Table of Benchmarks

Intel Pentium G4560 (1% Low/Avg FPS)
Ryzen 3 1200 (1% Low/Avg FPS)
Rise of the Tomb Raider
Far Cry Primal
Battlefield 1
The Witcher III: Wild Hunt
Grand Theft Auto V

Conclusion and Final Thoughts

So, the results are in and given I was testing the pure performance of the processor, more so in CPU-intensive games, the results are what I expected. The Ryzen 3 1200 bested the Intel Pentium G4560 in all games tested except one and overall, the AMD Ryzen 3 1200 was 4.79% faster in average frame rates. The 4 physical cores shined here in these benchmarks and clearly holds an advantage over the 2 physical cores and 4 threads of the G4560. Both are good processors and you cannot go wrong with either. However, when pairing the G4560 with compatible motherboards and the Ryzen 3 1200 with compatible motherboards, the price to performance then favors the Ryzen 3 processor. Again, both are good options but my preference and recommendation would be the AMD Ryzen 3 1200 in both gaming and productivity. I hope you’ve enjoyed this article and the benchmarks. If you have any comments, let me know below in the comments section. Share this with your friends. Come follow me on Twitter and on YouTube. Thanks for your support and your time. I hope to see you next time.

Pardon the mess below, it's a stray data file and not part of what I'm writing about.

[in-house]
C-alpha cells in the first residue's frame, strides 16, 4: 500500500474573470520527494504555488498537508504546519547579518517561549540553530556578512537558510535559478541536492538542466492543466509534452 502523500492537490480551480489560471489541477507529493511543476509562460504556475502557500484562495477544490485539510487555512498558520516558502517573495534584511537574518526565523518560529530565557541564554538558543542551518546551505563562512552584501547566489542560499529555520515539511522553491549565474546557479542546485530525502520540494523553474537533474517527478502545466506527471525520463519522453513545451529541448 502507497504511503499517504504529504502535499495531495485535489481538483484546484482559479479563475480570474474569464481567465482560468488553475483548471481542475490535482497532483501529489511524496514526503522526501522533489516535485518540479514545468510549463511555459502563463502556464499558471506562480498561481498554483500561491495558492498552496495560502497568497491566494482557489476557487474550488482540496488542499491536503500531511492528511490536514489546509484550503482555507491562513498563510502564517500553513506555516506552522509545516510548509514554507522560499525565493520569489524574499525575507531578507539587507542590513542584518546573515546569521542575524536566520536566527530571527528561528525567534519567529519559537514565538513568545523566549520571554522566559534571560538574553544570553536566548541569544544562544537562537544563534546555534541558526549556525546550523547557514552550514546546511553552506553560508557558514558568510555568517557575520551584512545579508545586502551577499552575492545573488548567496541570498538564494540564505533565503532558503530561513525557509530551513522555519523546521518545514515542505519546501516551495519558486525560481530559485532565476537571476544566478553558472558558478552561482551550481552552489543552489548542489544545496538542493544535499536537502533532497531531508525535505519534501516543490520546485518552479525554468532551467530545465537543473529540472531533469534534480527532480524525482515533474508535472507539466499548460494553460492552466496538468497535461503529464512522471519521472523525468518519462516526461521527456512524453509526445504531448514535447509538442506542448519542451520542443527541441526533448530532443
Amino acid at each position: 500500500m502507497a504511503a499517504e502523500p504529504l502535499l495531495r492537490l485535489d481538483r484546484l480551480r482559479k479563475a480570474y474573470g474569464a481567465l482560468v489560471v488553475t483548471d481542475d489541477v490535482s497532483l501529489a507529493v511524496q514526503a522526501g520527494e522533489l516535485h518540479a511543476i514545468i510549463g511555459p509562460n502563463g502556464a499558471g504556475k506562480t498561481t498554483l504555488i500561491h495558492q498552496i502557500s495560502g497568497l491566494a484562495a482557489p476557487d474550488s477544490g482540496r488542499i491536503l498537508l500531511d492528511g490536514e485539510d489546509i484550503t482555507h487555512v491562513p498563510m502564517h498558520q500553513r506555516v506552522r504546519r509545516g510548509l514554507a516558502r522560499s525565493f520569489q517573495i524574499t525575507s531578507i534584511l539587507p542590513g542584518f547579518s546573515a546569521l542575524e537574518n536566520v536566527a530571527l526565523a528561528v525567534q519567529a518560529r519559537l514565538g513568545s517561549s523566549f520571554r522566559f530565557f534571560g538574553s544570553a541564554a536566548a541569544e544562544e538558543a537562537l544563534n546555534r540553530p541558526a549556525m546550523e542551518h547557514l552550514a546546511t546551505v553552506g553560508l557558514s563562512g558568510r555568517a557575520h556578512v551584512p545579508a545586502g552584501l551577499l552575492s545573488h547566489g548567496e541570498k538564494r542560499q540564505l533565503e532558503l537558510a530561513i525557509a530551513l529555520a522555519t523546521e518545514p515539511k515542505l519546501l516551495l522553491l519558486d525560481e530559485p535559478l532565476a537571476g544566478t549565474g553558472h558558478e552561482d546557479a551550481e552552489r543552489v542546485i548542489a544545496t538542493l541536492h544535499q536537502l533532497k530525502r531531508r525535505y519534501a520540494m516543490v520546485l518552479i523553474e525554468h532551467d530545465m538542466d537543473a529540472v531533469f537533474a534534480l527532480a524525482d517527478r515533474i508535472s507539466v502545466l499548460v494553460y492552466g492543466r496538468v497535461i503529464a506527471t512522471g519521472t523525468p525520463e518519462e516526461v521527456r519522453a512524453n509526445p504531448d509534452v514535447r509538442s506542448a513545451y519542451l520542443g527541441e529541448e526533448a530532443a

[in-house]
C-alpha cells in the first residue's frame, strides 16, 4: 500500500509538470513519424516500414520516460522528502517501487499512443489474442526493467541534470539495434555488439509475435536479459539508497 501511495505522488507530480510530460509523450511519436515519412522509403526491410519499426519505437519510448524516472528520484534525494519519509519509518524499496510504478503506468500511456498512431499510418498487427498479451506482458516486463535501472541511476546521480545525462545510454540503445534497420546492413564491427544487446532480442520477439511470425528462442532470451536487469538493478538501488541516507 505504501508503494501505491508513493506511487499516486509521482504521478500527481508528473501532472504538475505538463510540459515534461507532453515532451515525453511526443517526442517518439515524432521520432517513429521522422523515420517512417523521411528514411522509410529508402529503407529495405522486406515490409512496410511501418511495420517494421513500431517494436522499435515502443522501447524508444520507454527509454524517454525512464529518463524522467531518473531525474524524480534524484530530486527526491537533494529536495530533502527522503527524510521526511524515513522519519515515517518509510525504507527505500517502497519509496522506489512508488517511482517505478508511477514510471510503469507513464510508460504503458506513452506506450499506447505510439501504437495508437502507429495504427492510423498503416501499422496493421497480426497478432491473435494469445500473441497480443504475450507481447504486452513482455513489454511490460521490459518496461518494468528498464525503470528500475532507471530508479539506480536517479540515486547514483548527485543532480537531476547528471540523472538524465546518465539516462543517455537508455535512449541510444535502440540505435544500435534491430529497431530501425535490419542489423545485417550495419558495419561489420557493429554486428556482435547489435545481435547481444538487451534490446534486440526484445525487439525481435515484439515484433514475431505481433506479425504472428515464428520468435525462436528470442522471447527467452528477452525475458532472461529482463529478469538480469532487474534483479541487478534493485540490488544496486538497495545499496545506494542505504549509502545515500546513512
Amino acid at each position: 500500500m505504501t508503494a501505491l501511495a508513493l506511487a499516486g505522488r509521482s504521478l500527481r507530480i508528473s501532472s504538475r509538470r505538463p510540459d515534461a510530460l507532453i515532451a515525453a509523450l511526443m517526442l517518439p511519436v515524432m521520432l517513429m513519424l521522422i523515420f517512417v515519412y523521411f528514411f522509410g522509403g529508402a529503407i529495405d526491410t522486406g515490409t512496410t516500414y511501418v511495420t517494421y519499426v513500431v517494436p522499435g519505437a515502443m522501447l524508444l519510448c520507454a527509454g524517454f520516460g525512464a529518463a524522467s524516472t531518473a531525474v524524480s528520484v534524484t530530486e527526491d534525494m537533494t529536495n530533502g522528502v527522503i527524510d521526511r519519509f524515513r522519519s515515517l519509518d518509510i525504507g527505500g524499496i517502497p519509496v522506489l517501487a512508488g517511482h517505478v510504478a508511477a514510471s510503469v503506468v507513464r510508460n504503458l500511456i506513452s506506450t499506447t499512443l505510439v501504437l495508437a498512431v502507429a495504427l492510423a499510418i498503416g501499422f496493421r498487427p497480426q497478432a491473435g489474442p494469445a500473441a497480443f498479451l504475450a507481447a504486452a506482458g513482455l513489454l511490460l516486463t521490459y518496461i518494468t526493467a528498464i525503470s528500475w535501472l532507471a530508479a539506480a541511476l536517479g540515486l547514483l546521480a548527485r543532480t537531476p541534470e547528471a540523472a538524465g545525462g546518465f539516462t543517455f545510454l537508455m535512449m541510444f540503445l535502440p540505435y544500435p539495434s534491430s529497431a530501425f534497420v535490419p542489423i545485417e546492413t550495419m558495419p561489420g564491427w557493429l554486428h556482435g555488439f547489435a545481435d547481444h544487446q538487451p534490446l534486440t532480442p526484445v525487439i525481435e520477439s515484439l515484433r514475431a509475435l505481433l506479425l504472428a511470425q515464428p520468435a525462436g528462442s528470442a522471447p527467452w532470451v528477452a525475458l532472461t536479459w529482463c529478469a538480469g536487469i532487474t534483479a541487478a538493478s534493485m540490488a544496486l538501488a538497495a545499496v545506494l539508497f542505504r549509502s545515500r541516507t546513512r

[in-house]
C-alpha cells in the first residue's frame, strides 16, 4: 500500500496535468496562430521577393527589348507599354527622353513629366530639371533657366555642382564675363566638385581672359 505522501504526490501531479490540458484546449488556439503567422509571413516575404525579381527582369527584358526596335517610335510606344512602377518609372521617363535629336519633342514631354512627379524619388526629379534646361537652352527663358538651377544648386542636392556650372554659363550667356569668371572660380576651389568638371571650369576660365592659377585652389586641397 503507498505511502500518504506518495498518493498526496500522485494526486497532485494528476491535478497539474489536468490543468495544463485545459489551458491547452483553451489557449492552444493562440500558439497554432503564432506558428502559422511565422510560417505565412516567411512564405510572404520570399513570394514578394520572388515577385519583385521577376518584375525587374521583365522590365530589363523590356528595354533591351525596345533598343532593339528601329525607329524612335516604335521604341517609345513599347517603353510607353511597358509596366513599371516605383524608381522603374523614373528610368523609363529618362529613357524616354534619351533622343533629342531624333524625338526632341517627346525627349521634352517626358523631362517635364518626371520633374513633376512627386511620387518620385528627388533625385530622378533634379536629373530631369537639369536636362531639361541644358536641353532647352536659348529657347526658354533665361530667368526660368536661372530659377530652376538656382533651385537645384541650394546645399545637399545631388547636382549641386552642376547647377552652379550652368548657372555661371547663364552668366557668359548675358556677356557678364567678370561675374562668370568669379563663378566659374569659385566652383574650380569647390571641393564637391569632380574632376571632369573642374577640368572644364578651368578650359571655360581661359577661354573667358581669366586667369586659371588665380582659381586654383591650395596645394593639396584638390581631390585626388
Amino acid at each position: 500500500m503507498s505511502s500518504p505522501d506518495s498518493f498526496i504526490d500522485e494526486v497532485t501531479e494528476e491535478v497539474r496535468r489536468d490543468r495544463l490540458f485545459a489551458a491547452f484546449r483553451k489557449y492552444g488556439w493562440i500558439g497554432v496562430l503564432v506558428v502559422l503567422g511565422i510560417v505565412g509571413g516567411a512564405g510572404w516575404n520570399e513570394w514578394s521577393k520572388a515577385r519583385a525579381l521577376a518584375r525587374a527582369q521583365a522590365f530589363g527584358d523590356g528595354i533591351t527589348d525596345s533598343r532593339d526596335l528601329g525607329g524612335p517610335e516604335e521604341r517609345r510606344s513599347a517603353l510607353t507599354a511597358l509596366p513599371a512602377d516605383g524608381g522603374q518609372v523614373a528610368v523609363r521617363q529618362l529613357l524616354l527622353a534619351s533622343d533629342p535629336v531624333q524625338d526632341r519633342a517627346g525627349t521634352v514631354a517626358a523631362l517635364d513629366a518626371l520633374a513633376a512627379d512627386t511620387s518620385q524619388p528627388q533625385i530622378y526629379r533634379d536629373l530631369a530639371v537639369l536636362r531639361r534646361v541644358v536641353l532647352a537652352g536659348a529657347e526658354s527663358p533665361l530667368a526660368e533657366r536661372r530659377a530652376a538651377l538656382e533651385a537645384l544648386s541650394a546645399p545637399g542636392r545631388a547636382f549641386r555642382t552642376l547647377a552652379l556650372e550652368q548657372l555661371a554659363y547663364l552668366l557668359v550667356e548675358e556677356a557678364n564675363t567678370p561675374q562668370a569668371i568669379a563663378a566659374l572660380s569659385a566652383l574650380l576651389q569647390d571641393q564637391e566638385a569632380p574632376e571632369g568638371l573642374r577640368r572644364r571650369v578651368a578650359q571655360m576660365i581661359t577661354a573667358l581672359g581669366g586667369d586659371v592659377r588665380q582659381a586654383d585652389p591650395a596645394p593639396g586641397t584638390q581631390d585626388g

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In-Depth Benchmarks of Ryzen 3 1200 and Pentium G4560 by Steve at Hardware Unboxed

This article is accurate and true to the best of the author’s knowledge. Content is for informational or entertainment purposes only and does not substitute for personal counsel or professional advice in business, financial, legal, or technical matters.